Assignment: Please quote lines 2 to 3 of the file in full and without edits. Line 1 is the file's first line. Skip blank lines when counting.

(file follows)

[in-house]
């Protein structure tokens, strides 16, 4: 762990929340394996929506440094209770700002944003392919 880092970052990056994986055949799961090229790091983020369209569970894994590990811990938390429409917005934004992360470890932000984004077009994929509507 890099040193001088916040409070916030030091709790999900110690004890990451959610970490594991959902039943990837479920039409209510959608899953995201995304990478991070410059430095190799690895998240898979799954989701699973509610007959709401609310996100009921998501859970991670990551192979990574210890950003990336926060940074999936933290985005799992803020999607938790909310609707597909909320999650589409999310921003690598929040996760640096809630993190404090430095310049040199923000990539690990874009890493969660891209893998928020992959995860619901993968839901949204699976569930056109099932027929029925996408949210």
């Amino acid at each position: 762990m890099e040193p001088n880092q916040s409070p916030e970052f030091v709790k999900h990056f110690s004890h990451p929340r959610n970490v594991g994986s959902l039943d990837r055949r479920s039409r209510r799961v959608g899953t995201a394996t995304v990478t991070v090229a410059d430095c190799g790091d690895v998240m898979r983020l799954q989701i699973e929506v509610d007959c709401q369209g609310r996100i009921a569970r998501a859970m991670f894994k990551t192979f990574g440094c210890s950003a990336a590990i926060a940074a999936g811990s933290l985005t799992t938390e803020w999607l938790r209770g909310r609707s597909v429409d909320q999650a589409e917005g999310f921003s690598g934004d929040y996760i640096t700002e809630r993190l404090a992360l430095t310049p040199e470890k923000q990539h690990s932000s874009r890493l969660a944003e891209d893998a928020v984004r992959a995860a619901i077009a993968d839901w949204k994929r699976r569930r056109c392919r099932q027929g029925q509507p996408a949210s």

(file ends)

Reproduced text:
């Protein structure tokens, strides 16, 4: 762990929340394996929506440094209770700002944003392919 880092970052990056994986055949799961090229790091983020369209569970894994590990811990938390429409917005934004992360470890932000984004077009994929509507 890099040193001088916040409070916030030091709790999900110690004890990451959610970490594991959902039943990837479920039409209510959608899953995201995304990478991070410059430095190799690895998240898979799954989701699973509610007959709401609310996100009921998501859970991670990551192979990574210890950003990336926060940074999936933290985005799992803020999607938790909310609707597909909320999650589409999310921003690598929040996760640096809630993190404090430095310049040199923000990539690990874009890493969660891209893998928020992959995860619901993968839901949204699976569930056109099932027929029925996408949210």
């Amino acid at each position: 762990m890099e040193p001088n880092q916040s409070p916030e970052f030091v709790k999900h990056f110690s004890h990451p929340r959610n970490v594991g994986s959902l039943d990837r055949r479920s039409r209510r799961v959608g899953t995201a394996t995304v990478t991070v090229a410059d430095c190799g790091d690895v998240m898979r983020l799954q989701i699973e929506v509610d007959c709401q369209g609310r996100i009921a569970r998501a859970m991670f894994k990551t192979f990574g440094c210890s950003a990336a590990i926060a940074a999936g811990s933290l985005t799992t938390e803020w999607l938790r209770g909310r609707s597909v429409d909320q999650a589409e917005g999310f921003s690598g934004d929040y996760i640096t700002e809630r993190l404090a992360l430095t310049p040199e470890k923000q990539h690990s932000s874009r890493l969660a944003e891209d893998a928020v984004r992959a995860a619901i077009a993968d839901w949204k994929r699976r569930r056109c392919r099932q027929g029925q509507p996408a949210s």